Gardening in some form
is one of the most popular activities in the UK.
It can range from looking after indoor plants and window boxes,
through tending a small patio or roof garden, up to care of an extensive
area of lawn, flower beds, shrubs and trees.
Many people also
grow their own vegetables and fruit, either in their garden or on a nearby small garden (or allotment) usually rented from the local
Entering your garden products in local
competitions is also part of gardening for some people, especially the
vegetable and flower growers.
British Gardening Online www.oxalis.co.uk/
HDRA (Henry Doubleday Research Association) www.hdra.org.uk/
National Council for the Conservation of Plants and Gardens 01483 211465
National Society of Allotment and Leisure Gardeners www.nsalg.co.uk/
Royal Horticultural Society www.rhs.org.uk/
0207 834 4333
Allotment & Leisure Gardener
BBC Gardeners' World Magazine
The Kitchen Garden
The Water Gardener
Find a local gardening group
or club (see organisations above).
Take a class or course at your local
Consult books or magazines
on different types of gardening.
Check in your local library/paper
or garden centre for more information.
Skills and people
Gardening can be done by all people
whatever their age or sex. It can be quite energetic (for
example if you choose to do much digging), but it can also be taken very gently
and is popular with older people.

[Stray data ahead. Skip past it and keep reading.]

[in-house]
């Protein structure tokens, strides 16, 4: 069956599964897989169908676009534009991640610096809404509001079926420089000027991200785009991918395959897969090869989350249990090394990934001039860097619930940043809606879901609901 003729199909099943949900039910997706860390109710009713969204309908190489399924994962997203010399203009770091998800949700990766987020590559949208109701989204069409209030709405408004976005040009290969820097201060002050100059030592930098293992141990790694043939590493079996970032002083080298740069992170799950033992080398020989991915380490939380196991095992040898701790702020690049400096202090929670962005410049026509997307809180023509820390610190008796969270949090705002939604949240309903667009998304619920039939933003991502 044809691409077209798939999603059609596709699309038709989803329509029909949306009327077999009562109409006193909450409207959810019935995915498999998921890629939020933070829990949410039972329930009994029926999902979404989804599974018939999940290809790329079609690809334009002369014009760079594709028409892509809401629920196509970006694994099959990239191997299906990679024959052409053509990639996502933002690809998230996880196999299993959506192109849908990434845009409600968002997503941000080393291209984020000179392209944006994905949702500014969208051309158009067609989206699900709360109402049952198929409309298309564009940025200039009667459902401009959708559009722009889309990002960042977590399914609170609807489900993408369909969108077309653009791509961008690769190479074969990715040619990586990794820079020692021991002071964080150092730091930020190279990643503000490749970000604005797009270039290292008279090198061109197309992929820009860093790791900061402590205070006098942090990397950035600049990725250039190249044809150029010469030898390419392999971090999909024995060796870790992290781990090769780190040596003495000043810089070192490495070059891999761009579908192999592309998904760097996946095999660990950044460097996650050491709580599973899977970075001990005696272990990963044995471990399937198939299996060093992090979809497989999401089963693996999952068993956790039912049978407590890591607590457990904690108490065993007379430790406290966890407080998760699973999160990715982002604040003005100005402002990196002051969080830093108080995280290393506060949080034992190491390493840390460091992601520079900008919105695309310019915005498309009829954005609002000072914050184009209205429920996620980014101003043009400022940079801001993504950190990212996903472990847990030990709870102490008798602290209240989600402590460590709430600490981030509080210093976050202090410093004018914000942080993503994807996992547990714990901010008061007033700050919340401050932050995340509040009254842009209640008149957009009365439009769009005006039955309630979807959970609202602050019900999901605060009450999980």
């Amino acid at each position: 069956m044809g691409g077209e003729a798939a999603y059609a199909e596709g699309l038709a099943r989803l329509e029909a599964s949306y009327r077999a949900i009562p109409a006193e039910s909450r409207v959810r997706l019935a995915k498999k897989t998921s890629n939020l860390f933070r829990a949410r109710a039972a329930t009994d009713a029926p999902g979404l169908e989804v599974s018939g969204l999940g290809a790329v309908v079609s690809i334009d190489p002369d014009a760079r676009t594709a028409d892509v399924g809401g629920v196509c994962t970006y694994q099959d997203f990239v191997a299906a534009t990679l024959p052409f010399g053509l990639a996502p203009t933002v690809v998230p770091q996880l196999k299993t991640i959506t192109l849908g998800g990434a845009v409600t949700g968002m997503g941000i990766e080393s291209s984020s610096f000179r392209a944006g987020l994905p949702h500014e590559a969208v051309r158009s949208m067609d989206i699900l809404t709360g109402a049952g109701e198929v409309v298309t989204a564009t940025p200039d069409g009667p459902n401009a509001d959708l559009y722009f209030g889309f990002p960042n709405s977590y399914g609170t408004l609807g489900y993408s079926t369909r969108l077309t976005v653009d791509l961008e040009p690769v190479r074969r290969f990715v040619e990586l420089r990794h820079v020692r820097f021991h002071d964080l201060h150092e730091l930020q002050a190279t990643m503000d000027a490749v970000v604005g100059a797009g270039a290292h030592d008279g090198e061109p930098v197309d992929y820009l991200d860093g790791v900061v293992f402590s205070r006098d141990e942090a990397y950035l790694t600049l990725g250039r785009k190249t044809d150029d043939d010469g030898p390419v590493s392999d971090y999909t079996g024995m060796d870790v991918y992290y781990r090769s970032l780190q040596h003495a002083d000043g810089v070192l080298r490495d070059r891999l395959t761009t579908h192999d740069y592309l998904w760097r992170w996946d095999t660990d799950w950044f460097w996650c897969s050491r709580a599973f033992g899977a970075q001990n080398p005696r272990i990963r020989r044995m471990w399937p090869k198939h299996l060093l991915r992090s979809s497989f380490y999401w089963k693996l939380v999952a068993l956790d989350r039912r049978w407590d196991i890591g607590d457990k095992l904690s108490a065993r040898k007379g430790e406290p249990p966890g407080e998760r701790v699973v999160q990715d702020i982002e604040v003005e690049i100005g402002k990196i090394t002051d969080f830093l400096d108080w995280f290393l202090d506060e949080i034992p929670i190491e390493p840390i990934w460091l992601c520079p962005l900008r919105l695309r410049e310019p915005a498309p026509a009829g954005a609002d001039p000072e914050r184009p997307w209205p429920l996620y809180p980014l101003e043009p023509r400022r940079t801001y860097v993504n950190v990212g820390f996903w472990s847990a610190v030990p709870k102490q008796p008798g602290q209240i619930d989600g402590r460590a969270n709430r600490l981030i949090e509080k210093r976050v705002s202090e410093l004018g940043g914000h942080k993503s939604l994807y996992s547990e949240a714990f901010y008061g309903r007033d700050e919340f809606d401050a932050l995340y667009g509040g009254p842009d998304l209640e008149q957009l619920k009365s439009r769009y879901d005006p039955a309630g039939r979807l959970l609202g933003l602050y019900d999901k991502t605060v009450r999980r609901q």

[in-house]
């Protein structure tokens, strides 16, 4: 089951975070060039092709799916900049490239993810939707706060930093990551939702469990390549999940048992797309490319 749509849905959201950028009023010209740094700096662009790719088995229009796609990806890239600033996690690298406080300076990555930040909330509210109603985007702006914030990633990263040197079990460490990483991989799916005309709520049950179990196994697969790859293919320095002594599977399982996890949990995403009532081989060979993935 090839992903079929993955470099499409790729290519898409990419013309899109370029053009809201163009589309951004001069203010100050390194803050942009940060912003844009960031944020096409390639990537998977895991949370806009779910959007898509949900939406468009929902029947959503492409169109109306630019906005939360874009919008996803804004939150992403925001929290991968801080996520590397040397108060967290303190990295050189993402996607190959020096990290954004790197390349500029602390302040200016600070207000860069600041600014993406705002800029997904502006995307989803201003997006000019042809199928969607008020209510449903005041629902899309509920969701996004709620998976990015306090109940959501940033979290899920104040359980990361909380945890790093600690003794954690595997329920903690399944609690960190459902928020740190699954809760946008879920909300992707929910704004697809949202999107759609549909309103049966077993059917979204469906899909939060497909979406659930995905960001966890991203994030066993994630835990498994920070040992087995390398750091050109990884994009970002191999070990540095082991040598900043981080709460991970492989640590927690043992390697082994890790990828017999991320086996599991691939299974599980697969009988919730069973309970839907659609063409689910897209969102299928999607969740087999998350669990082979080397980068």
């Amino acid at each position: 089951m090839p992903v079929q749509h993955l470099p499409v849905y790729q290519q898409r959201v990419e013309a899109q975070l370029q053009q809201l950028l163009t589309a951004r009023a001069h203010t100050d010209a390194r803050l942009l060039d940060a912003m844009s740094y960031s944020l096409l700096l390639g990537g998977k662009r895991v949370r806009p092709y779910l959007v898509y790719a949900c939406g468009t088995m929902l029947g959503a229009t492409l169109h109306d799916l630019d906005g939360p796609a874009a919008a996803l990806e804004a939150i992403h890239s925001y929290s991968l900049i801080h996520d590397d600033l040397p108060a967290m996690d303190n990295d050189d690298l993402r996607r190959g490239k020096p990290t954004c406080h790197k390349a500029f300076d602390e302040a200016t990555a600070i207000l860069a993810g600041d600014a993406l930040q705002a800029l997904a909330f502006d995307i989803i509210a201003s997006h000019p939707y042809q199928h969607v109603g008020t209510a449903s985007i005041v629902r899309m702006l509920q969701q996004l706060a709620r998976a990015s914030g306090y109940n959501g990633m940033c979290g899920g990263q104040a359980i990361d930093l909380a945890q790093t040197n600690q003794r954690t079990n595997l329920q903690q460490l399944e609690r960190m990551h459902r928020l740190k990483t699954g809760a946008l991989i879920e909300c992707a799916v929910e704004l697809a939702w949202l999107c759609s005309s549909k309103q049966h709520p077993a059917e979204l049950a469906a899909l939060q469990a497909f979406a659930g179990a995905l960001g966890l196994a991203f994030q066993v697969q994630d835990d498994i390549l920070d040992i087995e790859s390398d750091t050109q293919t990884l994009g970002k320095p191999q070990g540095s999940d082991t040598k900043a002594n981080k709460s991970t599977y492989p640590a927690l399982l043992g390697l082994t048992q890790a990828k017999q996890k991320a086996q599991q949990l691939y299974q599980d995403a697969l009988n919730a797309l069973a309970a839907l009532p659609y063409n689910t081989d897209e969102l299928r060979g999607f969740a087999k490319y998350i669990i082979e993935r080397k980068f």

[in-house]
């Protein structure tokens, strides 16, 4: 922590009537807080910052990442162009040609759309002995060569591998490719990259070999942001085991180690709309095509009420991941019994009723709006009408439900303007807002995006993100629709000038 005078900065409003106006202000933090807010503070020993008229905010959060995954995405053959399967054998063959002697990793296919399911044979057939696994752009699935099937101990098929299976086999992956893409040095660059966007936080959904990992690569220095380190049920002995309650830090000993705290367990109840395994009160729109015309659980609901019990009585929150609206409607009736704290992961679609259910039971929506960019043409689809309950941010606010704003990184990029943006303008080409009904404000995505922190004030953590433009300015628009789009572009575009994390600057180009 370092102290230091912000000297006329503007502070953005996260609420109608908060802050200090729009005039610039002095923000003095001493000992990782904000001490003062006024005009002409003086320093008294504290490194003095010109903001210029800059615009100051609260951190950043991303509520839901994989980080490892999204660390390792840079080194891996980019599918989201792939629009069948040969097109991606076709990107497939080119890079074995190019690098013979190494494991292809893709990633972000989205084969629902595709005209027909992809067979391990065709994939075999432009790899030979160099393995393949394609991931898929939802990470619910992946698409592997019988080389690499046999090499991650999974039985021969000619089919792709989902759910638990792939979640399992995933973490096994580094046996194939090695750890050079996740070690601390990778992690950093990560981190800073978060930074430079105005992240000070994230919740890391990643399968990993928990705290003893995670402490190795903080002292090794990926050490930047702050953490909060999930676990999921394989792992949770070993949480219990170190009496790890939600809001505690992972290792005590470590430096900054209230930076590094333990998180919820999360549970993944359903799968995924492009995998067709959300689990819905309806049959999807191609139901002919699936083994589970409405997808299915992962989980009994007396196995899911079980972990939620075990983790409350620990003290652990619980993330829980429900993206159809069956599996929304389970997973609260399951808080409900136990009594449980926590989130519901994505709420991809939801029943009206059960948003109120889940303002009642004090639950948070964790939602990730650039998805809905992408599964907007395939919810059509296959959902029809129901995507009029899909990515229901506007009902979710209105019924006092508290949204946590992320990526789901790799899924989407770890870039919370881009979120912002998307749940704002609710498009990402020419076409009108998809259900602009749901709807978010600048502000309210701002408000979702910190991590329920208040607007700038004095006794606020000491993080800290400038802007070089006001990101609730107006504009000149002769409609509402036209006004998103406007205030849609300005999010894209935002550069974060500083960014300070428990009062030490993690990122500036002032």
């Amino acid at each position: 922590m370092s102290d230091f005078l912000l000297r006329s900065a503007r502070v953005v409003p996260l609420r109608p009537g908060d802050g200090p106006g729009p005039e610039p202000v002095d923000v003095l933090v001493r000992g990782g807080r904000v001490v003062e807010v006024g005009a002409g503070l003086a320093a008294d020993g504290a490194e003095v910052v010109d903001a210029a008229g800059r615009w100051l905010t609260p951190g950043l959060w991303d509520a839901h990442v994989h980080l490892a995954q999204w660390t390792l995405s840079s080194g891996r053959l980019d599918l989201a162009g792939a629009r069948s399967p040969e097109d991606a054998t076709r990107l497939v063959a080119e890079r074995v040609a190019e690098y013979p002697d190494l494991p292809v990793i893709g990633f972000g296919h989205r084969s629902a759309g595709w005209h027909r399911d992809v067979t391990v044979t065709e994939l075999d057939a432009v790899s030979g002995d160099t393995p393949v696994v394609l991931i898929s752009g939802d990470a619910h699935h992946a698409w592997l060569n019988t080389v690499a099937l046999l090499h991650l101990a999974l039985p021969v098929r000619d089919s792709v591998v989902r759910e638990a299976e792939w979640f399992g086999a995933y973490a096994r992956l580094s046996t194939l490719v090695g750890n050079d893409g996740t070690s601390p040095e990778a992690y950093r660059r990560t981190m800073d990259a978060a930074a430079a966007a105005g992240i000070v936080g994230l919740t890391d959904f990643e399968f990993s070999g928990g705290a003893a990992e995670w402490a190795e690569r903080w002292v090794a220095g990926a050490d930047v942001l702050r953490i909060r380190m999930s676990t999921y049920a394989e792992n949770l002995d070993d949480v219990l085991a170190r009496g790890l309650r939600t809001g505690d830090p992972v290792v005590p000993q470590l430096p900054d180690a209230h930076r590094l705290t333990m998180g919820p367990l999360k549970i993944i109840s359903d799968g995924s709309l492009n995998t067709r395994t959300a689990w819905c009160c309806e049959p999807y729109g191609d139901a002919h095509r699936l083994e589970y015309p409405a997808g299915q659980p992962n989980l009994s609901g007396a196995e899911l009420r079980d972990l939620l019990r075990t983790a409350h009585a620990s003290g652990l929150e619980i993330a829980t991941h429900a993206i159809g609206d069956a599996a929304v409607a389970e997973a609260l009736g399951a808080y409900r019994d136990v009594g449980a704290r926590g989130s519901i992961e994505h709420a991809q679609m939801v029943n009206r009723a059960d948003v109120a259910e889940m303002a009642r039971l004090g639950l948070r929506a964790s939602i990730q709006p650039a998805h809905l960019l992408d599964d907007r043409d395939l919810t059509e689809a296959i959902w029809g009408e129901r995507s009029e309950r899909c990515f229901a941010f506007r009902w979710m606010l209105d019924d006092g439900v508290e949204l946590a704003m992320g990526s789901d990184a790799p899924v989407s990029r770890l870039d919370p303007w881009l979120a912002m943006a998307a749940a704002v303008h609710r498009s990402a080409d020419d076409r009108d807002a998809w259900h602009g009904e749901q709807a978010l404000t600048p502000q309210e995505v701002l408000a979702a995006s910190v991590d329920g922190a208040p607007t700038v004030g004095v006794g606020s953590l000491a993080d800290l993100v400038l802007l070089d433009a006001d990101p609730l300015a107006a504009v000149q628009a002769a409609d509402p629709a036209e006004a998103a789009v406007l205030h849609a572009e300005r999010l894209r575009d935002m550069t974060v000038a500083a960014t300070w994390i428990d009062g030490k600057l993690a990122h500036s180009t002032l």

It is easy to take up,
though there are many skills involved in special types of growing if you
want to learn them.
Gardening is something that many people do at home, either on their own
or with other members of the family.
But many gardeners also belong
to local groups and clubs, where they can share experiences, get advice
and have social contacts. Clubs are also active in organising local
competitions for the best growers.
Equipment or clothing
Plants or seeds of some kind are obviously
essential, together with soil in the ground or containers in which to
grow them, and some basic tools.
There is a
wide variety of special equipment of different kinds (for e.g. pruning,
watering, lawn care, greenhouses etc) and many natural and chemical
fertilisers and care products.
There are also special garden shoes
and other garden clothing, though many gardeners just wear suitable old
A place or facilities
Your own house and garden,
however small, is the obvious place for gardening.
House plants can be grown almost anywhere, providing you choose the
variety suited to the light and heat conditions. Similarly only a
small outdoor area or conservatory is needed for larger containers.
Many more serious gardeners rent local authority allotments if their own
home provides an inadequate growing area.